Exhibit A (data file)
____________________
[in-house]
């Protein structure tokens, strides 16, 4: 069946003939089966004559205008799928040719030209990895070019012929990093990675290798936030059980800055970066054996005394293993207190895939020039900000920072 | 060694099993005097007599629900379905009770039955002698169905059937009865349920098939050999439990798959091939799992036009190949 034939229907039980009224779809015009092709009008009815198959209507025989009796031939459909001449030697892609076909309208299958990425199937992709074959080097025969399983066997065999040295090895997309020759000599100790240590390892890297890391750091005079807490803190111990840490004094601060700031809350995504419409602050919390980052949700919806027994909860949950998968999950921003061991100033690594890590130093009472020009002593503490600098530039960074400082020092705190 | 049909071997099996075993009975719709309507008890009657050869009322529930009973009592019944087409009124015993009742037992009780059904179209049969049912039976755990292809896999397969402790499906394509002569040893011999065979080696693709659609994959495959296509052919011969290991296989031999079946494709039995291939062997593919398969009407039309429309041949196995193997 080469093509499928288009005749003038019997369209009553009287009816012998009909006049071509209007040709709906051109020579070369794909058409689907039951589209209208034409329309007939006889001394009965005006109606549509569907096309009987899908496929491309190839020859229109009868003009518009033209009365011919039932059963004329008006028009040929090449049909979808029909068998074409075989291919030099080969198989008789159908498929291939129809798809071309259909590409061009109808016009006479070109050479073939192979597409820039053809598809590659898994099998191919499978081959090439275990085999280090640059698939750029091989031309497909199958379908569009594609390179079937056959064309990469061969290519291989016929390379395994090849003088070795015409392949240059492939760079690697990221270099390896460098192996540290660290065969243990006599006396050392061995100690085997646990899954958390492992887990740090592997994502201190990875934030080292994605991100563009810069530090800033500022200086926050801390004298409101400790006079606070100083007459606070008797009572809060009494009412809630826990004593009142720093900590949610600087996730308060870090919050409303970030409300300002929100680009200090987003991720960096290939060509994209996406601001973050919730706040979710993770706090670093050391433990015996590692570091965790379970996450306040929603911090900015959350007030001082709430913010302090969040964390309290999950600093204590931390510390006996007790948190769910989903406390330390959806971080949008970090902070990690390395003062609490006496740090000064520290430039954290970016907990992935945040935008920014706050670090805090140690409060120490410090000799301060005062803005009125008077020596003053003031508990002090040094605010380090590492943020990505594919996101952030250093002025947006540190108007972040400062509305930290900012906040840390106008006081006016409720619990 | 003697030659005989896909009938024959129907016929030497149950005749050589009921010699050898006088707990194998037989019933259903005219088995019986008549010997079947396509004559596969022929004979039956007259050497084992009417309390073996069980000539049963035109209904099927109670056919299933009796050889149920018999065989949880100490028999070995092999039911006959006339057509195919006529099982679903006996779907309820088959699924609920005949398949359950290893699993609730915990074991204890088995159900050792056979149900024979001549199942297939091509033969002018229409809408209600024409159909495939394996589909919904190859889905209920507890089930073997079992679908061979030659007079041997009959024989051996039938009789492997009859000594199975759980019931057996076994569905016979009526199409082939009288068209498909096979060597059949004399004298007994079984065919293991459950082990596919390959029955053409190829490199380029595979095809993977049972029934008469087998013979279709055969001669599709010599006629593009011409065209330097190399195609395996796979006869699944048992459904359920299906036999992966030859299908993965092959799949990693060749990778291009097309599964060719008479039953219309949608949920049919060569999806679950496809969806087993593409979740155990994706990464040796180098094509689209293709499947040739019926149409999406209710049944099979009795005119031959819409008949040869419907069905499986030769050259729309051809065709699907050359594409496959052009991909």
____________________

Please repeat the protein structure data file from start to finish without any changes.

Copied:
[in-house]
């Protein structure tokens, strides 16, 4: 069946003939089966004559205008799928040719030209990895070019012929990093990675290798936030059980800055970066054996005394293993207190895939020039900000920072 | 060694099993005097007599629900379905009770039955002698169905059937009865349920098939050999439990798959091939799992036009190949 034939229907039980009224779809015009092709009008009815198959209507025989009796031939459909001449030697892609076909309208299958990425199937992709074959080097025969399983066997065999040295090895997309020759000599100790240590390892890297890391750091005079807490803190111990840490004094601060700031809350995504419409602050919390980052949700919806027994909860949950998968999950921003061991100033690594890590130093009472020009002593503490600098530039960074400082020092705190 | 049909071997099996075993009975719709309507008890009657050869009322529930009973009592019944087409009124015993009742037992009780059904179209049969049912039976755990292809896999397969402790499906394509002569040893011999065979080696693709659609994959495959296509052919011969290991296989031999079946494709039995291939062997593919398969009407039309429309041949196995193997 080469093509499928288009005749003038019997369209009553009287009816012998009909006049071509209007040709709906051109020579070369794909058409689907039951589209209208034409329309007939006889001394009965005006109606549509569907096309009987899908496929491309190839020859229109009868003009518009033209009365011919039932059963004329008006028009040929090449049909979808029909068998074409075989291919030099080969198989008789159908498929291939129809798809071309259909590409061009109808016009006479070109050479073939192979597409820039053809598809590659898994099998191919499978081959090439275990085999280090640059698939750029091989031309497909199958379908569009594609390179079937056959064309990469061969290519291989016929390379395994090849003088070795015409392949240059492939760079690697990221270099390896460098192996540290660290065969243990006599006396050392061995100690085997646990899954958390492992887990740090592997994502201190990875934030080292994605991100563009810069530090800033500022200086926050801390004298409101400790006079606070100083007459606070008797009572809060009494009412809630826990004593009142720093900590949610600087996730308060870090919050409303970030409300300002929100680009200090987003991720960096290939060509994209996406601001973050919730706040979710993770706090670093050391433990015996590692570091965790379970996450306040929603911090900015959350007030001082709430913010302090969040964390309290999950600093204590931390510390006996007790948190769910989903406390330390959806971080949008970090902070990690390395003062609490006496740090000064520290430039954290970016907990992935945040935008920014706050670090805090140690409060120490410090000799301060005062803005009125008077020596003053003031508990002090040094605010380090590492943020990505594919996101952030250093002025947006540190108007972040400062509305930290900012906040840390106008006081006016409720619990 | 003697030659005989896909009938024959129907016929030497149950005749050589009921010699050898006088707990194998037989019933259903005219088995019986008549010997079947396509004559596969022929004979039956007259050497084992009417309390073996069980000539049963035109209904099927109670056919299933009796050889149920018999065989949880100490028999070995092999039911006959006339057509195919006529099982679903006996779907309820088959699924609920005949398949359950290893699993609730915990074991204890088995159900050792056979149900024979001549199942297939091509033969002018229409809408209600024409159909495939394996589909919904190859889905209920507890089930073997079992679908061979030659007079041997009959024989051996039938009789492997009859000594199975759980019931057996076994569905016979009526199409082939009288068209498909096979060597059949004399004298007994079984065919293991459950082990596919390959029955053409190829490199380029595979095809993977049972029934008469087998013979279709055969001669599709010599006629593009011409065209330097190399195609395996796979006869699944048992459904359920299906036999992966030859299908993965092959799949990693060749990778291009097309599964060719008479039953219309949608949920049919060569999806679950496809969806087993593409979740155990994706990464040796180098094509689209293709499947040739019926149409999406209710049944099979009795005119031959819409008949040869419907069905499986030769050259729309051809065709699907050359594409496959052009991909």